Jennifer Kreatsoulas, PhD, RYT 500, is a yoga therapist specializing in eating disorders and body image. She is coauthor of the forthcoming book, Body Mindful Yoga: Create a Powerful and Affirming Relationship with Your Body (Llewellyn Worldwide, 2018). In addition to her private yoga therapy practice, Jennifer leads yoga therapy groups at the Monte Nido Eating Disorder Center of Philadelphia and yoga workshops and retreats on eating disorder recovery and body image. She is a partner with the Yoga and Body Image Coalition and the Transformation Yoga Project. Her writing on the topics of yoga, body image, motherhood, and eating disorder recovery can be found on her blog as well as several influential online publications. Connect with Jennifer on her website.  In this week’s post, Jennifer shares her experience at NEDAcon Philadelphia.

On Saturday, May 12, 2018, eating disorder treatment professionals, researchers, individuals affected, family members, educators, and activists came together for NEDAcon Philadelphia at Drexel University. This wonderful conference focused on educating attendees about the diverse experiences of people recovering from eating disorders and inspired a vital call to action for inclusion of marginalized groups in the recovery community.

The conference presenters powerfully impressed how all connected to the recovery community play an important role in expanding the conversation and representation of who exactly suffers from eating disorders. Exceptional professionals, including Colleen Reichmann, PhD; Ivy Felicia; Samantha DeCaro, PsyD; Hallie Espel-Huynh, MS; and Rebecca Berman, LCSW-C, CEDS, MLSP, spoke on how and why the intersectionality of eating disorders and all body sizes, races, abilities, genders, socioeconomic statuses, sexual orientations, ages, and other behavioral and mental health conditions must be valued, respected, researched, and represented.*

A major takeaway for me from these presentations was the truth that we can’t for wait for the media to change these messages; rather, we, the recovery community, must empower ourselves to lead the way and educate others by using our voices and paving avenues for healthcare, research, and professional outlets to exponentially raise the bar for access to care and overall education about underrepresented groups in the eating disorder community. What a necessary and powerful call to action! And it was personally thrilling and humbling to be in the audience, learning from so many wise voices and feeling moved by others’ experiences that were so unlike my own, due to my many privileges.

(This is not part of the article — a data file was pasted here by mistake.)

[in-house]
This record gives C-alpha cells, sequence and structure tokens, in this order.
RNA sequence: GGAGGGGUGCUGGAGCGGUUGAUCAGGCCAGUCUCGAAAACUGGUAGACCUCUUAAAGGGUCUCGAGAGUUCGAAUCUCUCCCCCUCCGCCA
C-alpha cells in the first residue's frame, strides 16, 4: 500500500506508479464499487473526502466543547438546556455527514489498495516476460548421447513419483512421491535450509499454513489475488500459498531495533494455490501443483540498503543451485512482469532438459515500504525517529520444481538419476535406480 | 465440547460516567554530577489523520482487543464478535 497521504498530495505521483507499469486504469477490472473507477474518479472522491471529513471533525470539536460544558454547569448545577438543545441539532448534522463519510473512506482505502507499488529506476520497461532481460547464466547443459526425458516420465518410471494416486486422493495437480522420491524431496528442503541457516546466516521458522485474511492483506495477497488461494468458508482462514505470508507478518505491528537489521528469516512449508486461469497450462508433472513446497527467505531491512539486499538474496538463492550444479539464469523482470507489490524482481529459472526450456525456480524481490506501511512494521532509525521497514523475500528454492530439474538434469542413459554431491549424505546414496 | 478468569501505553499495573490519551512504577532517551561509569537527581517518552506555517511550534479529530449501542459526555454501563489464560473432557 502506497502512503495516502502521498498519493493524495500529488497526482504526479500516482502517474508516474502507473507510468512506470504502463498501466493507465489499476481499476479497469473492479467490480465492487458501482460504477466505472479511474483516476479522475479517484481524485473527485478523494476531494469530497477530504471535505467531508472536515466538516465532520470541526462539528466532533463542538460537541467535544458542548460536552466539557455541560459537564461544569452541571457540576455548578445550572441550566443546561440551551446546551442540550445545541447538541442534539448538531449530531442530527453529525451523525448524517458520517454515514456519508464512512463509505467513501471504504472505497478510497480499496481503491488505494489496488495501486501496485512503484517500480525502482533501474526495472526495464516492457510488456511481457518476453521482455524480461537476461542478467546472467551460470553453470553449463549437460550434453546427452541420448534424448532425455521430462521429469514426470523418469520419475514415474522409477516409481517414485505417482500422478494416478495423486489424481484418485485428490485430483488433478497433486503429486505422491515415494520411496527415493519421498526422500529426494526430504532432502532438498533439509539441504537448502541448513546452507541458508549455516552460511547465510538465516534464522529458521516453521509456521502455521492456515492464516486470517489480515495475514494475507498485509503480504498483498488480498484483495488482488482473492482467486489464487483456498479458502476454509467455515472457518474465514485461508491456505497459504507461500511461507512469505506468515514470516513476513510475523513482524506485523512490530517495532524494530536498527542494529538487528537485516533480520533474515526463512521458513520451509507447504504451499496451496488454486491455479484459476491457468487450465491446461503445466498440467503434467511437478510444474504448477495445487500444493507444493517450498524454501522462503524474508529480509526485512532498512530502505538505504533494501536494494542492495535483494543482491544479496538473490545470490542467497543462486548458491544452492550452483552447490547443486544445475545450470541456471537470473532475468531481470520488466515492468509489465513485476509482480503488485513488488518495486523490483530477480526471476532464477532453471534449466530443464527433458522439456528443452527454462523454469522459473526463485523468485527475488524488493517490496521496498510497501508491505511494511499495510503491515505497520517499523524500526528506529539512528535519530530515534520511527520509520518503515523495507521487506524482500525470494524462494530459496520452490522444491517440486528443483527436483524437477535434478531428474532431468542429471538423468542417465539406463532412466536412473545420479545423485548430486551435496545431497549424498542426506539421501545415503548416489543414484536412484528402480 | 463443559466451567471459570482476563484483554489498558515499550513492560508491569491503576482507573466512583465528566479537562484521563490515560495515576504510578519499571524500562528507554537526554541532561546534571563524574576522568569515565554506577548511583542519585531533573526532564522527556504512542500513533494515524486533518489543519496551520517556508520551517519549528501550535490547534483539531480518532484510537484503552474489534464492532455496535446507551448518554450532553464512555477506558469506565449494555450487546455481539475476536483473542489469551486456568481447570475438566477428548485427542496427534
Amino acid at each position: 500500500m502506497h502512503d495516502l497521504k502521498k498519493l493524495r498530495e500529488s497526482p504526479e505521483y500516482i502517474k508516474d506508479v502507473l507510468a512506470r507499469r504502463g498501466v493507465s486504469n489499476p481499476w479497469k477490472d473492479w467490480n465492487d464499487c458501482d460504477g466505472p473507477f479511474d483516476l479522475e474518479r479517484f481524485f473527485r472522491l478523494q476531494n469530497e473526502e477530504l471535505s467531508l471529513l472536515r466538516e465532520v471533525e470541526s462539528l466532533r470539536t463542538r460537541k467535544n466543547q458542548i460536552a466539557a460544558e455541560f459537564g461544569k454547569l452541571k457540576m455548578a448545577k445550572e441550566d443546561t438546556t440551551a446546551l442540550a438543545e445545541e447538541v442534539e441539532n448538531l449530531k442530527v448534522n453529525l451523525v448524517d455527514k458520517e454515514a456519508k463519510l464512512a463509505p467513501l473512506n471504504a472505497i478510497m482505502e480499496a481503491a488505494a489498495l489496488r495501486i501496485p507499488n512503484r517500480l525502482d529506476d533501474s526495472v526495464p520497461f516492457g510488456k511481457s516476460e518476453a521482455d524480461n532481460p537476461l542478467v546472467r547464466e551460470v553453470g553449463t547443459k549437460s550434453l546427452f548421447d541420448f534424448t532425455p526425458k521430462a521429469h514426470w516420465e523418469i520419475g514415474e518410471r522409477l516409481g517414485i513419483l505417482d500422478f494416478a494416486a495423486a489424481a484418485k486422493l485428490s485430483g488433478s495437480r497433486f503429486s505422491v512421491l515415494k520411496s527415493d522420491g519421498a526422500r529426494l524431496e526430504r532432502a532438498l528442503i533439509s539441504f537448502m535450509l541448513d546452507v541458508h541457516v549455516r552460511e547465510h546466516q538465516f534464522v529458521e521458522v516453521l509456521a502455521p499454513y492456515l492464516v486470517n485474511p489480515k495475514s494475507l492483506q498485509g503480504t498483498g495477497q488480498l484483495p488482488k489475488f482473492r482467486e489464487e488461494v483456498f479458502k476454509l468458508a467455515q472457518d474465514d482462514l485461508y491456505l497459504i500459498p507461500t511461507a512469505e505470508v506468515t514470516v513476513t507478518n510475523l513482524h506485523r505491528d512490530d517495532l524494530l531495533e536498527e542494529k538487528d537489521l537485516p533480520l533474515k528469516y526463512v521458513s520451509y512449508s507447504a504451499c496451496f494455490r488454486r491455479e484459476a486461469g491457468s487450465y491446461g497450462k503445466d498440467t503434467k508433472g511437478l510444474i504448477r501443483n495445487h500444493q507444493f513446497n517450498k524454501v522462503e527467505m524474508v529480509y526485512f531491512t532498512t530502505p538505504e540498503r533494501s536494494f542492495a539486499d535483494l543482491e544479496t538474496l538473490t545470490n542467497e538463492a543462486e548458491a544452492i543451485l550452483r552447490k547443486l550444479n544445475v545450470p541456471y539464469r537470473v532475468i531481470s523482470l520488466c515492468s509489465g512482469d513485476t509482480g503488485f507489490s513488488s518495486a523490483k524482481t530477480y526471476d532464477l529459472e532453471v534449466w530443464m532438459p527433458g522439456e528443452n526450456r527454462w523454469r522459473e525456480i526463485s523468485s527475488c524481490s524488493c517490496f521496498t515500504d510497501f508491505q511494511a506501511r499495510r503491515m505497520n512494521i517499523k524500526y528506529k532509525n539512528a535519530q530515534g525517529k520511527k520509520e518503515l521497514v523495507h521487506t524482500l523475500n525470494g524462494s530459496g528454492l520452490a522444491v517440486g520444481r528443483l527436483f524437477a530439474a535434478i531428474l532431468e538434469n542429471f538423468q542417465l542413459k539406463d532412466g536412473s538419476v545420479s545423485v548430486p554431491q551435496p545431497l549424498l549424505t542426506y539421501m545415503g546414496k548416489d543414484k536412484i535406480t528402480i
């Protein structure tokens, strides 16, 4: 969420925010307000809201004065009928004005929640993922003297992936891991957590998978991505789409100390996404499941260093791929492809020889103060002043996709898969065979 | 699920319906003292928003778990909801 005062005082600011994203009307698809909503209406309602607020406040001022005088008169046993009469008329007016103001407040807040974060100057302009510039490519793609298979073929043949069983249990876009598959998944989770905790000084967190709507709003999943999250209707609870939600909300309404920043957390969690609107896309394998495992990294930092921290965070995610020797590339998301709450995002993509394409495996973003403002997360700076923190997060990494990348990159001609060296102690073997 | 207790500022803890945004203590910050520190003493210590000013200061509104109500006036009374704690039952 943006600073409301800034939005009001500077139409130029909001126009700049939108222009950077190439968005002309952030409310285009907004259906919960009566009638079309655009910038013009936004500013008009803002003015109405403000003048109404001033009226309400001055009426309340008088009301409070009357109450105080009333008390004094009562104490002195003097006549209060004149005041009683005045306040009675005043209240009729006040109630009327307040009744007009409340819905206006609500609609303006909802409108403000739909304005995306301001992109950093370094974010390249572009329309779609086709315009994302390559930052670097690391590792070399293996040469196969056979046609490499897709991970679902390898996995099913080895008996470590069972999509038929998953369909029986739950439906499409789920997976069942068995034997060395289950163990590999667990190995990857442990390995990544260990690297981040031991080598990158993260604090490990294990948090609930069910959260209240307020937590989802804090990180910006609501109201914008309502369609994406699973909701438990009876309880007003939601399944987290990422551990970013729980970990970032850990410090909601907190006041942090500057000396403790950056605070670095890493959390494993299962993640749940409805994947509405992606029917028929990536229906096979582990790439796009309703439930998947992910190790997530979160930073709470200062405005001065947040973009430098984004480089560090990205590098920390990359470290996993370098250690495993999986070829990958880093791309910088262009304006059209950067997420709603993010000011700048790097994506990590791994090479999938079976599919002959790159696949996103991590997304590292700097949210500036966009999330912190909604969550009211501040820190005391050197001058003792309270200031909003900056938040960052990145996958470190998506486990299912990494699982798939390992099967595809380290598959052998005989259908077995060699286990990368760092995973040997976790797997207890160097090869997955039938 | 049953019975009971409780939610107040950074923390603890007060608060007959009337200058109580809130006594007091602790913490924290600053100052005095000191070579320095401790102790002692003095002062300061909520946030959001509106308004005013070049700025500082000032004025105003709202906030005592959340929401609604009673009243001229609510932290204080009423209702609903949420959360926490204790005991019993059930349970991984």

I had the true honor of not only attending NEDAcon, but also moderating a recovery panel on self-care and maintenance. The three women on my panel were brilliantly brave and inspiring, each sharing stories of struggle and victory, pain and healing. Their backgrounds, eating disorders, and pathways to care were all very different. They shared how their marginalized or otherwise non-typically represented personal experiences affected their identity before, during, and after treatment. And they spoke with such courage and confidence about what self-care means to them and the daily steps they take to sustain and support their recoveries. Each offered a message of hope for attendees, including family members.

In their own unique ways, the women on my panel and the people who shared about their challenges in recovery on a panel moderated by Brian Pollack, LCSW, CEDS, are actively advocating for wider acceptance of eating disorders in their communities. They are also raising up their own voices and those of others to create awareness and prevention of eating disorders. They are out in the world every day, owning their recoveries and purposelfully helping others do the same through their example and steadfast commitment to gathering up all the bodies and voices of the eating disorder community, uniting them, and assuring them of their worth and worthiness of care, recovery, and humanity.

This article originally published on the Chime Yoga Therapy Blog.

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Oliver-Pyatt Centers is grounded in mindfulness and the belief that each person has the capacity for a mindful relationship with food and their body. Present in every aspect of our program, this philosophy encompasses nutrition and eating, as well as movement, with an emphasis on becoming free from negative habits, behaviors and rigidity. We work from a place of empathy and wisdom, using a medically grounded, psychologically gentle approach.

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